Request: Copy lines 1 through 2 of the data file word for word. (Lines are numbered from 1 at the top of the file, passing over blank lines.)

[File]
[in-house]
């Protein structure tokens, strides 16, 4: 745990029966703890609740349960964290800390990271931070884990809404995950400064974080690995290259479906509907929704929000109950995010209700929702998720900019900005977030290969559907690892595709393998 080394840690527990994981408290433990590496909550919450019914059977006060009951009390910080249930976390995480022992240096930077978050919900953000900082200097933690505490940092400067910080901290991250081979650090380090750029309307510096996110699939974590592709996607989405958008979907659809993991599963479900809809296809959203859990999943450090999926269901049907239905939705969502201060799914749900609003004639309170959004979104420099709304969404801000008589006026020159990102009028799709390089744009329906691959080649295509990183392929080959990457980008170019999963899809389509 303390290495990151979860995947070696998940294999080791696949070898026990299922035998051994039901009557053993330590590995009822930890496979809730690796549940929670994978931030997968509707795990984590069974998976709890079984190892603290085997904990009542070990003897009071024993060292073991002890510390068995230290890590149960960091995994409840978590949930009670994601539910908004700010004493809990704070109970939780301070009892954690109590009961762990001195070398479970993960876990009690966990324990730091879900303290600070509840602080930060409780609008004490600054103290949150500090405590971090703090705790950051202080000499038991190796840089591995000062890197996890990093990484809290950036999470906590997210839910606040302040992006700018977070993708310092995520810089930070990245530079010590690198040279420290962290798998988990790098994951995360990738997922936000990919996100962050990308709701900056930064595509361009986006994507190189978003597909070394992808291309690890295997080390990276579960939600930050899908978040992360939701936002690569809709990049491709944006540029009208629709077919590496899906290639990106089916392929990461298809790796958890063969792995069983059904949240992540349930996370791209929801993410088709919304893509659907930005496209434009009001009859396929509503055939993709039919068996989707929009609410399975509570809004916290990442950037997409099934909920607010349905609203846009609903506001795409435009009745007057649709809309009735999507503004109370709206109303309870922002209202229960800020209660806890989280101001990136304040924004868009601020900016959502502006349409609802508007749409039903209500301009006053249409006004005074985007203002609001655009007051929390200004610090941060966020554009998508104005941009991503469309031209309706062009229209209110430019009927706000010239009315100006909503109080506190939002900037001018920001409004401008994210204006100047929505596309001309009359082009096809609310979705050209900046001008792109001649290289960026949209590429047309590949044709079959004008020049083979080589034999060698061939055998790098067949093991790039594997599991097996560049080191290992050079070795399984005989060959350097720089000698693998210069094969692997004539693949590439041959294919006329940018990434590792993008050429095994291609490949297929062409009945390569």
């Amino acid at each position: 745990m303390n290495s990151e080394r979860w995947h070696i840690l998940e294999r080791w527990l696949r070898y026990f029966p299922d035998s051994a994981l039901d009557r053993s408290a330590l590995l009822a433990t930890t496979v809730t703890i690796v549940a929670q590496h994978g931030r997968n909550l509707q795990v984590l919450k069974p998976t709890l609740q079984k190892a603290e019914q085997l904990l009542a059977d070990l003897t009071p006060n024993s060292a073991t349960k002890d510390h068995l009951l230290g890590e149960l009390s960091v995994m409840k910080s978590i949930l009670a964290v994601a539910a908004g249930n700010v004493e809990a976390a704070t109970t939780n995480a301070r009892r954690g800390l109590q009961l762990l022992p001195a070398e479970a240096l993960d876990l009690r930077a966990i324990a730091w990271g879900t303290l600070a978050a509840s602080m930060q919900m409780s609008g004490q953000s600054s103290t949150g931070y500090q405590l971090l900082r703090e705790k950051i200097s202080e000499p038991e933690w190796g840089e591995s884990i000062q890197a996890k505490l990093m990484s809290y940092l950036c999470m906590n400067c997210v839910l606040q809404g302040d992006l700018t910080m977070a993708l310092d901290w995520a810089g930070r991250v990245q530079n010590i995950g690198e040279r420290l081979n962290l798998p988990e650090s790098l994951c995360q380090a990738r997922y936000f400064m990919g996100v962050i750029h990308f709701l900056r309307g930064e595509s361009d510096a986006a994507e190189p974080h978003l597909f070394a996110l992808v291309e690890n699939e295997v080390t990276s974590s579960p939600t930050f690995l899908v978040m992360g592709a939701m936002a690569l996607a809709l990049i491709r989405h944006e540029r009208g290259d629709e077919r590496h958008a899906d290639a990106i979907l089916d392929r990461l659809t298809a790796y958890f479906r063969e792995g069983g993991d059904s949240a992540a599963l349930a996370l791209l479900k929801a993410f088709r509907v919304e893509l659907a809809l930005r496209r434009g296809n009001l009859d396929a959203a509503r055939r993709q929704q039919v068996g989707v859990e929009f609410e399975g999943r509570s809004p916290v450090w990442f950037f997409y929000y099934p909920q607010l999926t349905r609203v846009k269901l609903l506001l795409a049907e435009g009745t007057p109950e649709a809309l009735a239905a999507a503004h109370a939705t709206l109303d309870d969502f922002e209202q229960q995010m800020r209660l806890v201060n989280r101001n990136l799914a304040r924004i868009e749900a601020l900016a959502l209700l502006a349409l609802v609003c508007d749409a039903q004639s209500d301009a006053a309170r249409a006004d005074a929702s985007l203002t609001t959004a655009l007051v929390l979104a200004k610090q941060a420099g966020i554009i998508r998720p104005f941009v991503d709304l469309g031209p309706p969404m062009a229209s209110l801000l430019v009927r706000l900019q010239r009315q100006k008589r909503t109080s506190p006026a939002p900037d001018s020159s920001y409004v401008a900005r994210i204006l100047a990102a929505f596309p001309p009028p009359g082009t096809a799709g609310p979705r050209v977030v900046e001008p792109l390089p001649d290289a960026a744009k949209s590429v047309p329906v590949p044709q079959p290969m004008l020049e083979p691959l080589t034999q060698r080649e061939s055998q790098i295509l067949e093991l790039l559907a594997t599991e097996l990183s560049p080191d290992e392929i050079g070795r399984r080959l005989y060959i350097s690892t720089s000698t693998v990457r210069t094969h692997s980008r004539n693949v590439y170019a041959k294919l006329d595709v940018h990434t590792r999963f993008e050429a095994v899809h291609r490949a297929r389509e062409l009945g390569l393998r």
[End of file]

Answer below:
[in-house]
């Protein structure tokens, strides 16, 4: 745990029966703890609740349960964290800390990271931070884990809404995950400064974080690995290259479906509907929704929000109950995010209700929702998720900019900005977030290969559907690892595709393998 080394840690527990994981408290433990590496909550919450019914059977006060009951009390910080249930976390995480022992240096930077978050919900953000900082200097933690505490940092400067910080901290991250081979650090380090750029309307510096996110699939974590592709996607989405958008979907659809993991599963479900809809296809959203859990999943450090999926269901049907239905939705969502201060799914749900609003004639309170959004979104420099709304969404801000008589006026020159990102009028799709390089744009329906691959080649295509990183392929080959990457980008170019999963899809389509 303390290495990151979860995947070696998940294999080791696949070898026990299922035998051994039901009557053993330590590995009822930890496979809730690796549940929670994978931030997968509707795990984590069974998976709890079984190892603290085997904990009542070990003897009071024993060292073991002890510390068995230290890590149960960091995994409840978590949930009670994601539910908004700010004493809990704070109970939780301070009892954690109590009961762990001195070398479970993960876990009690966990324990730091879900303290600070509840602080930060409780609008004490600054103290949150500090405590971090703090705790950051202080000499038991190796840089591995000062890197996890990093990484809290950036999470906590997210839910606040302040992006700018977070993708310092995520810089930070990245530079010590690198040279420290962290798998988990790098994951995360990738997922936000990919996100962050990308709701900056930064595509361009986006994507190189978003597909070394992808291309690890295997080390990276579960939600930050899908978040992360939701936002690569809709990049491709944006540029009208629709077919590496899906290639990106089916392929990461298809790796958890063969792995069983059904949240992540349930996370791209929801993410088709919304893509659907930005496209434009009001009859396929509503055939993709039919068996989707929009609410399975509570809004916290990442950037997409099934909920607010349905609203846009609903506001795409435009009745007057649709809309009735999507503004109370709206109303309870922002209202229960800020209660806890989280101001990136304040924004868009601020900016959502502006349409609802508007749409039903209500301009006053249409006004005074985007203002609001655009007051929390200004610090941060966020554009998508104005941009991503469309031209309706062009229209209110430019009927706000010239009315100006909503109080506190939002900037001018920001409004401008994210204006100047929505596309001309009359082009096809609310979705050209900046001008792109001649290289960026949209590429047309590949044709079959004008020049083979080589034999060698061939055998790098067949093991790039594997599991097996560049080191290992050079070795399984005989060959350097720089000698693998210069094969692997004539693949590439041959294919006329940018990434590792993008050429095994291609490949297929062409009945390569």